Once electronic manuscripts are ready to submit, go to: https://www.evise.com/profile/#/NSR/login
- Select the 'log in' link at the top of the page.
- Enter your user name and password to log in. (If you have not registered yet, click 'Not yet registered?'. Enter your first name, last name and e-mail address, then click 'Submit'. You will receive your user name and password by e-mail.)
- After entering your user name and password, click 'Author Login'
- Select 'Submit New Manuscript' in 'Author Main Menu'.
- Follow prompts online. Please note that the figures and tables should be submitted as separate items, not being included in manuscripts. At each stage of the submission process, it is possible to go back a step, save the submission to continue later or remove/change any information already entered.
- After all items are attached, click 'Build PDF for my approval'. The submission tool will generate a PDF file to be used for the reviewing process.
- You will receive an e-mail which notes that your PDF has been built. You have to approve the PDF to complete your submission. Then you will receive confirmation of your submission, and further progress of your paper at every stage of its review period thereafter, via e-mail.
For more details on the electronic submission system, please refer to the 'Tutorial for Authors' which is available for download from https://www.elsevier.com/journals/neuroscience-research/0168-0102/guide-for-authors
To help ensure that papers are reviewed by the most suitable referees, authors must provide a list of five candidate referees (including names, addresses, fax and e-mail) who do not have conflict of interest in the research being submitted. The Editors reserve the right to choose different referees from the ones suggested.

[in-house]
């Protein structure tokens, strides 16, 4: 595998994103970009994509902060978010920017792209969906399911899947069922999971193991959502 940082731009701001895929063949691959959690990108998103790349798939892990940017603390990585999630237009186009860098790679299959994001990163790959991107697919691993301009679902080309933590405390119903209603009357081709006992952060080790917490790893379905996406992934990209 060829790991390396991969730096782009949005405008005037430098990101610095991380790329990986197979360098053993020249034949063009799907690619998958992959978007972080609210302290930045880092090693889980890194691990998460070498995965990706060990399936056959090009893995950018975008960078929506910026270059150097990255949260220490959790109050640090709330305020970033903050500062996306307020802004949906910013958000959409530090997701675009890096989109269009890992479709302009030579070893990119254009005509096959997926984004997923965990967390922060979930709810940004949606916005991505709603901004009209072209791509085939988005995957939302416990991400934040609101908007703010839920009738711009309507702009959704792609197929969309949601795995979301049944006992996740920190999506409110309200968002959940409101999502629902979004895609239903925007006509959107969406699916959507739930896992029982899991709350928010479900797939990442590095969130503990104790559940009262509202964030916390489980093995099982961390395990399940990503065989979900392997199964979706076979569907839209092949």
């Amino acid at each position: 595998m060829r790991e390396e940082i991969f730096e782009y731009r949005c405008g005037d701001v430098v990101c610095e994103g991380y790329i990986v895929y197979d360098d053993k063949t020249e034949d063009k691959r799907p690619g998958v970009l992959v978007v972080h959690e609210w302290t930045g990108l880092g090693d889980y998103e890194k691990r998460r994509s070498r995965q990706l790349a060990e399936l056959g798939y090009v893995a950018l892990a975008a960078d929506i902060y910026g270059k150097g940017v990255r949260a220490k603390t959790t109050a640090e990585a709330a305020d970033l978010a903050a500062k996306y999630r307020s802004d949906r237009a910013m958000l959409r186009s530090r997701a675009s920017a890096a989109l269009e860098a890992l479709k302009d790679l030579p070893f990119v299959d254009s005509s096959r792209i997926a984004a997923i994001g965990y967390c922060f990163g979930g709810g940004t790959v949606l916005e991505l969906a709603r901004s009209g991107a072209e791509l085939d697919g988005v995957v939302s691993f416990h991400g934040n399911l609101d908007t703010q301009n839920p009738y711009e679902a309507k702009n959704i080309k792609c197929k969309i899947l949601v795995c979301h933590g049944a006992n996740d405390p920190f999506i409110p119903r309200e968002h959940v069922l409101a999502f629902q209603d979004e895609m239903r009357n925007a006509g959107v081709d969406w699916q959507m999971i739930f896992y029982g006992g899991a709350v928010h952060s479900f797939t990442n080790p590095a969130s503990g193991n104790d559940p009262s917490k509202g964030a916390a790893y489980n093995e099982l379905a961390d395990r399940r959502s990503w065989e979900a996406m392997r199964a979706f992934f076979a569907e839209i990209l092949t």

Associate Editors and Section Editors will pre-review manuscripts and, in consultation with the Editor-in-Chief, reserve the right to return a manuscript to the author(s) without further review.
All contributions will be initially ssessed by the editor for suitability for the journal. Papers deemed suitable are then typically sent to a minimum of two independent expert reviewers to assess the scientific quality of the paper. The Editor is responsible for the final decision regarding acceptance or rejection of articles. The Editor's decision is final. More information on types of peer review.
Use of word processing software
It is important that the file be saved in the native format of the word processor used. The text should be in single-column format. Keep the layout of the text as simple as possible. Most formatting codes will be removed and replaced on processing the article. In particular, do not use the word processor's options to justify text or to hyphenate words. However, do use bold face, italics, subscripts, superscripts etc. When preparing tables, if you are using a table grid, use only one grid for each individual table and not a grid for each row. If no grid is used, use tabs, not spaces, to align columns. The electronic text should be prepared in a way very similar to that of conventional manuscripts (see also the Guide to Publishing with Elsevier). Note that source files of figures, tables and text graphics will be required whether or not you embed your figures in the text. See also the section on Electronic artwork.